From burnout and the diagnosis of bipolar disorder to finding of more meaningful and wholesome road to recovery beyond the pathologizing narrative, Mary Clista Dahl reveals how it is possible.
On your website and in your articles, you have described your way to healing, from the 1998 diagnosis of bipolar disorder to a place where you are today, helping other people. Can you tell us more about this?
I had what is commonly referred to as a “breakdown” in 1998, and another in 2016, both of which resulted in hospitalizations. In 1998 I earned my label “Bipolar Disorder,” which my doctors and most of the narrative described as a serious mental illness, so I entered the mental health system as a compliant “patient” because I was afraid and believed what they said, that there was something wrong with me and I didn’t want to lose my two small children.
After my release in 2016, however, I had a different perspective. I asked myself the question, “How is it that I, someone who is labeled with a “serious mental illness,” flourished for thirty-five years in a career guiding thousands of college students (accumulating 1400 sick leave hours in the process), retired at age 55, raised two children while working full time and earning my college degree, authored four books and had my home certified as a National Wildlife Federation habitat?”
My answer: I am not the least bit ill or disordered. As a matter of fact, I am perfectly well. That fresh approach and belief led me to research the history of the mental health system and find many alternatives to the accepted definitions of and relief from emotional and mental suffering. This also put me in touch with people who practiced and showed me the concept of compassionate care. Now I am passing that on.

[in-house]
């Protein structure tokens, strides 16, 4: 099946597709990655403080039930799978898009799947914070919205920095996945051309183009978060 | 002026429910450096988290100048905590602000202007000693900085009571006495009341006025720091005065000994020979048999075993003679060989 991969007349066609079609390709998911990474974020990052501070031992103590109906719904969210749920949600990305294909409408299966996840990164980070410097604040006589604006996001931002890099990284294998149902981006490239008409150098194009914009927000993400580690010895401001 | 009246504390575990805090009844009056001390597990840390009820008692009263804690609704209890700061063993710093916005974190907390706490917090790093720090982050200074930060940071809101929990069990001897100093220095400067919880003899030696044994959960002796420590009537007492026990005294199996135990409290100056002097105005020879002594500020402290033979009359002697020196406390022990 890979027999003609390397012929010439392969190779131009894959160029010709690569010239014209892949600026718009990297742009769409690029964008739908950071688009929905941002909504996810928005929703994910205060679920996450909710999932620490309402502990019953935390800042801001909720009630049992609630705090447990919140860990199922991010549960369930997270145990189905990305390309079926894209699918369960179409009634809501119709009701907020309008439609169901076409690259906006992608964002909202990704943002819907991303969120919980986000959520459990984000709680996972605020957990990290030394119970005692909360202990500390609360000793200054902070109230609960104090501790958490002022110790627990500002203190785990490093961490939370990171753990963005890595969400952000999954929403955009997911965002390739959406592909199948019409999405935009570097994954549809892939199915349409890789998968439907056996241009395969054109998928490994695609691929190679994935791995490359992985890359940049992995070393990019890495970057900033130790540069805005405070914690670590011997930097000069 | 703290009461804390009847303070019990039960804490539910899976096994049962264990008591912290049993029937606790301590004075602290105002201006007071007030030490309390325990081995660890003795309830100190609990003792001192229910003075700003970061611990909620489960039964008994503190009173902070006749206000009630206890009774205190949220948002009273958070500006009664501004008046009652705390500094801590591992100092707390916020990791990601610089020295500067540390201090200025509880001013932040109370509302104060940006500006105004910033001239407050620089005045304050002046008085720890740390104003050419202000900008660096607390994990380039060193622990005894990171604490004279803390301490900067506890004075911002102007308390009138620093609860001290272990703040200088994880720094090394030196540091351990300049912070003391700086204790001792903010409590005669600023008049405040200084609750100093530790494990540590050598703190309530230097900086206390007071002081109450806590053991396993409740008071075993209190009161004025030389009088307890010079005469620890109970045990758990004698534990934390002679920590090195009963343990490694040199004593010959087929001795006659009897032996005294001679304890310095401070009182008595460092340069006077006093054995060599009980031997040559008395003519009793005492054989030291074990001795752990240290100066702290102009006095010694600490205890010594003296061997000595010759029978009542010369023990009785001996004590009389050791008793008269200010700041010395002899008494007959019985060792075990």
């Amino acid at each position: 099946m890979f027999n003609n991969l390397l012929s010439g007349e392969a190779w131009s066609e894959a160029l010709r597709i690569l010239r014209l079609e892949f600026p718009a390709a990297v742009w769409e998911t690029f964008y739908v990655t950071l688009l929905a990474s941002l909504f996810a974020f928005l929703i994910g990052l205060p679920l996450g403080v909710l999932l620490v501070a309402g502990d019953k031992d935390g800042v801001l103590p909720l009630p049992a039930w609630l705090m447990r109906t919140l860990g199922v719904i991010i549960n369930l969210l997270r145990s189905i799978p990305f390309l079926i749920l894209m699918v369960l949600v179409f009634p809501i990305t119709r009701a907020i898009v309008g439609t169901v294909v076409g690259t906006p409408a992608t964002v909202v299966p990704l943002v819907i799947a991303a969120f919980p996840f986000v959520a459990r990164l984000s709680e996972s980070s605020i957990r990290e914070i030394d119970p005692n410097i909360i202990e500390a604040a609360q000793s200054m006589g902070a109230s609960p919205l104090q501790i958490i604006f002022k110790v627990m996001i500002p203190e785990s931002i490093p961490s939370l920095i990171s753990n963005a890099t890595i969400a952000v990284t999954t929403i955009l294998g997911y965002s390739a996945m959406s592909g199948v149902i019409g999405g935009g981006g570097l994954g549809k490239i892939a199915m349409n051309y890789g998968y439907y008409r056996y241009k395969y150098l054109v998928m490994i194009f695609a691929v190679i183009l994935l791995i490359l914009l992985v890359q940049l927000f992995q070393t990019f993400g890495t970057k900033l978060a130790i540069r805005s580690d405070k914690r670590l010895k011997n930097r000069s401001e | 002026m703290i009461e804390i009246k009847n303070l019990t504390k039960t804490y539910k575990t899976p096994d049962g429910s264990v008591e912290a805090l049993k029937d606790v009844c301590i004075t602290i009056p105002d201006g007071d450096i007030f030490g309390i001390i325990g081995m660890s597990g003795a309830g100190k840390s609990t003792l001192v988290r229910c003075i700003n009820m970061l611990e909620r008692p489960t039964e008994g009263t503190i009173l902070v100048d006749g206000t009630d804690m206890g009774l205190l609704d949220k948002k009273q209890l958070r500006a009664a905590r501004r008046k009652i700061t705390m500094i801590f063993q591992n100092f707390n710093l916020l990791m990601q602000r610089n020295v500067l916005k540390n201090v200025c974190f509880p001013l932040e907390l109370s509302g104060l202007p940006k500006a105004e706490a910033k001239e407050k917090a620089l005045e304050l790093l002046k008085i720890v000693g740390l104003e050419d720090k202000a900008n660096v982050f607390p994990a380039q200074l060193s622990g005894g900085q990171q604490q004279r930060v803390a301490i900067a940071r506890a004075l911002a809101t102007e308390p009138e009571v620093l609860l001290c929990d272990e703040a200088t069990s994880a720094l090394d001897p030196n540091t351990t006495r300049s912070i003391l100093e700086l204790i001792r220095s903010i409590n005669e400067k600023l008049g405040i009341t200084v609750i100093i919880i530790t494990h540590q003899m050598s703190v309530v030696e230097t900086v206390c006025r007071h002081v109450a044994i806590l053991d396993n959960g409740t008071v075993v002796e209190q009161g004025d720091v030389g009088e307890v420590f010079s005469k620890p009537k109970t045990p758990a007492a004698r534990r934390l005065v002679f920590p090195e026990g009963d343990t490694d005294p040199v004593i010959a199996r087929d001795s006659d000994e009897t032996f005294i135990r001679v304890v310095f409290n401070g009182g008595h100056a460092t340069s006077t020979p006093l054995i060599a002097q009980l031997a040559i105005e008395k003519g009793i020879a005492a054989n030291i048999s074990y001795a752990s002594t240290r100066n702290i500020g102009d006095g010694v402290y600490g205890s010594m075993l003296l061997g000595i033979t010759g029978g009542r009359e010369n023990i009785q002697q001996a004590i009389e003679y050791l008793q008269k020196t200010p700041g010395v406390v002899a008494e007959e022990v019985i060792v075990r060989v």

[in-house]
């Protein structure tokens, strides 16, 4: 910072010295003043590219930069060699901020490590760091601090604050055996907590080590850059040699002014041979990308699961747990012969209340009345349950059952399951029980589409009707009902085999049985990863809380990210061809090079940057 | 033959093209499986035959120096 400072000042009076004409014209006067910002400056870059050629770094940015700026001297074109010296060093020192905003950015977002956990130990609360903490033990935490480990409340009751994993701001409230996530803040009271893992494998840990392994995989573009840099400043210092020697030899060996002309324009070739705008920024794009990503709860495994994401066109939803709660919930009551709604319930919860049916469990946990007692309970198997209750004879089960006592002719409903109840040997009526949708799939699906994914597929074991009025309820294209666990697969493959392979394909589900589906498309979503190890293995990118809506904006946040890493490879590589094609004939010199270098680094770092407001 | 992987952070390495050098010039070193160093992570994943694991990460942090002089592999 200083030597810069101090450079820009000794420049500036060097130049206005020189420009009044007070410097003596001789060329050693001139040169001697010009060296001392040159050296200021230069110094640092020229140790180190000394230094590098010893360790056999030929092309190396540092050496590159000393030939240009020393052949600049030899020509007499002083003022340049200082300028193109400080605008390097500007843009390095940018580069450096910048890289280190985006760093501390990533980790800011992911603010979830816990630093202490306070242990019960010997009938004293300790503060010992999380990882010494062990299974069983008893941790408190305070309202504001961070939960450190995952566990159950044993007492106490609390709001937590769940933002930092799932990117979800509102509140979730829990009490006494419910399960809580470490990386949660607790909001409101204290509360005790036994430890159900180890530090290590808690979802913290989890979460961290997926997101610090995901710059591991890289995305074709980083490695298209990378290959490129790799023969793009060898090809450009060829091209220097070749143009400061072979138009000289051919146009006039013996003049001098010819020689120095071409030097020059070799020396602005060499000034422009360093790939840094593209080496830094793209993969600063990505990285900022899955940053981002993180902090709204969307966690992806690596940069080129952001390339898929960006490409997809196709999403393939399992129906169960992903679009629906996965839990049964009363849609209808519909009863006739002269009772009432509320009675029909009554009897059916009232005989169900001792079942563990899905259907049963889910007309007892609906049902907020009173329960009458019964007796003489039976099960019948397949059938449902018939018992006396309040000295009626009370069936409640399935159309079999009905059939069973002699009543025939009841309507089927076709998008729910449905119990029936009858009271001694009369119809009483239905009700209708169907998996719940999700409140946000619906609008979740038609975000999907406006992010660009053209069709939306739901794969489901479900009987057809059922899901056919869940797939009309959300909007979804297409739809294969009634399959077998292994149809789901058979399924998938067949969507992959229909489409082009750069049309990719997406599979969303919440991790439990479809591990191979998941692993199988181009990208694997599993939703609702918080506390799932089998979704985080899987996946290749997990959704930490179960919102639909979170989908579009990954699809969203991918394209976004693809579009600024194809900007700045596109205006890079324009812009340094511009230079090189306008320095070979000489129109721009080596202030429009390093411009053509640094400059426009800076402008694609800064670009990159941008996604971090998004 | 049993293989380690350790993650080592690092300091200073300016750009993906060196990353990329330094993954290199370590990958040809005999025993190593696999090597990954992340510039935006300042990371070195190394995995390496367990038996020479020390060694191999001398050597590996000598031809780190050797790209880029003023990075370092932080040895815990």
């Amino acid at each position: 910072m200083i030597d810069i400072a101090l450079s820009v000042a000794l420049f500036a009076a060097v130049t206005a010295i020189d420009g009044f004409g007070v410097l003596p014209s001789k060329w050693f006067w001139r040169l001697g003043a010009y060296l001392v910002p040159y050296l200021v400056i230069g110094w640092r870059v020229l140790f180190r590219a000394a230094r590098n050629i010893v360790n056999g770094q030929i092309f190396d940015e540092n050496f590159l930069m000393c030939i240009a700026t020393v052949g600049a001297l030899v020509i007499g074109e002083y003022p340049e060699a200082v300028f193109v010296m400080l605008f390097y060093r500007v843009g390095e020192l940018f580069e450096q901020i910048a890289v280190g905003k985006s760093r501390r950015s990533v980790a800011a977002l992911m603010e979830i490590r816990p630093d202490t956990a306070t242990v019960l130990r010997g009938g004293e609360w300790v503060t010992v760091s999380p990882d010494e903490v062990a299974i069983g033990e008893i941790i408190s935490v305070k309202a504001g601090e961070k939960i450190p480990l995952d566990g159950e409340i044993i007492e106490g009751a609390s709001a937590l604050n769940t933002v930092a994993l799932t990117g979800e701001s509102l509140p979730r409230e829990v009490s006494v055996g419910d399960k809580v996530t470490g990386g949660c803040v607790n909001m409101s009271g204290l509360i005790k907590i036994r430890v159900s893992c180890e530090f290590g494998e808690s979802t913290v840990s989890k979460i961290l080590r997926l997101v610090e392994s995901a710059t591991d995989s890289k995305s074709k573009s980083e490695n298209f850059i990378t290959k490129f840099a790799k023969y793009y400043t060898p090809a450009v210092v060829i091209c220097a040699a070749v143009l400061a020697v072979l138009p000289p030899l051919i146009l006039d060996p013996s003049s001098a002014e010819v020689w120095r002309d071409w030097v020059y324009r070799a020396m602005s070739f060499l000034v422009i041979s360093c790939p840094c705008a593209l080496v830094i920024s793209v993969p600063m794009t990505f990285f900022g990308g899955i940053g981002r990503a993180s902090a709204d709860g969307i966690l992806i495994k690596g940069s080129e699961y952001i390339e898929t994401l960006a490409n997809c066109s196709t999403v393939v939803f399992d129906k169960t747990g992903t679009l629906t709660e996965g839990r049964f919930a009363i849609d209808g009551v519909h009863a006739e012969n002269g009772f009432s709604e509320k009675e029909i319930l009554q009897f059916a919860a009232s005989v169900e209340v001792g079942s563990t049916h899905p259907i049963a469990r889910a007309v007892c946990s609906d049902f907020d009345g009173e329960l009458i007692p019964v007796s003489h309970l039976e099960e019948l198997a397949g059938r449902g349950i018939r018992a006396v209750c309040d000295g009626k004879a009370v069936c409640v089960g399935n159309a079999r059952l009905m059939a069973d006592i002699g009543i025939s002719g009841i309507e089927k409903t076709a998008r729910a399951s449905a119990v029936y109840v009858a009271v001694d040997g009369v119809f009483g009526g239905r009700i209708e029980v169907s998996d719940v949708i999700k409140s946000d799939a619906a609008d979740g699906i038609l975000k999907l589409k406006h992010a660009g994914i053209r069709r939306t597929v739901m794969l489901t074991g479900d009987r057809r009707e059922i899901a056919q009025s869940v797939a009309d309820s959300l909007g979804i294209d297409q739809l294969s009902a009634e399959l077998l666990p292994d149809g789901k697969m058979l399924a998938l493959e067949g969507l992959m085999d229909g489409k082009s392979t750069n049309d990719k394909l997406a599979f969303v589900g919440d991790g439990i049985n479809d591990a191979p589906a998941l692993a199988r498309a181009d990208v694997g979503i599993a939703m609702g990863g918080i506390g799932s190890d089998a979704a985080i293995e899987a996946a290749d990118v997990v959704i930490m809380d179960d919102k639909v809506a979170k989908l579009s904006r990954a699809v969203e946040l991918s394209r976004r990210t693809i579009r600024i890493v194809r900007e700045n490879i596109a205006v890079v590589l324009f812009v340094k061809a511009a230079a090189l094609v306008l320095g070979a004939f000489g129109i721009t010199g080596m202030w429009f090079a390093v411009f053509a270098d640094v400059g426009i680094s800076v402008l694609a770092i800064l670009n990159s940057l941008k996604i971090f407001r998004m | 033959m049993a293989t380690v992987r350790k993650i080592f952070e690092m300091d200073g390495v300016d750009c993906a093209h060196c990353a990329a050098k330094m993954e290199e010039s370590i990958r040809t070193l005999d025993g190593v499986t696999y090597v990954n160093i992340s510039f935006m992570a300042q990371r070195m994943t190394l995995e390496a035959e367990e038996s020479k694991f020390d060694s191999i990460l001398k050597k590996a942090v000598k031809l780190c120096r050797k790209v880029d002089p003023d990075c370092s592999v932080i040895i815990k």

What have you found that was of the best aid to you in your personal healing process?
My personal healing process is a formula of writing and journaling, nature immersion, bringing more joy into my life, and intentionally staying connected with my fellow humans. Those are the factors that keep me in alignment. If I am feeling stress or distress, I unplug and reflect to break that down into anger, fear, or sadness, acknowledge the emotion and turn to one or more of those tools to bring me back to my regulated self. Traditional treatment plans created in the system were not effective for me. I believe strongly that it is best for each of us to come up with individualized treatment plans because we are all unique. It was when I really took a close look at the things that brought me back to alignment that I was able to form my own effective customized treatment.
In your mission, you are focused on “guiding the diagnosed and the labeled people to a place where they can see what’s right about them instead of what’s wrong with them”. Can you tell us more about this?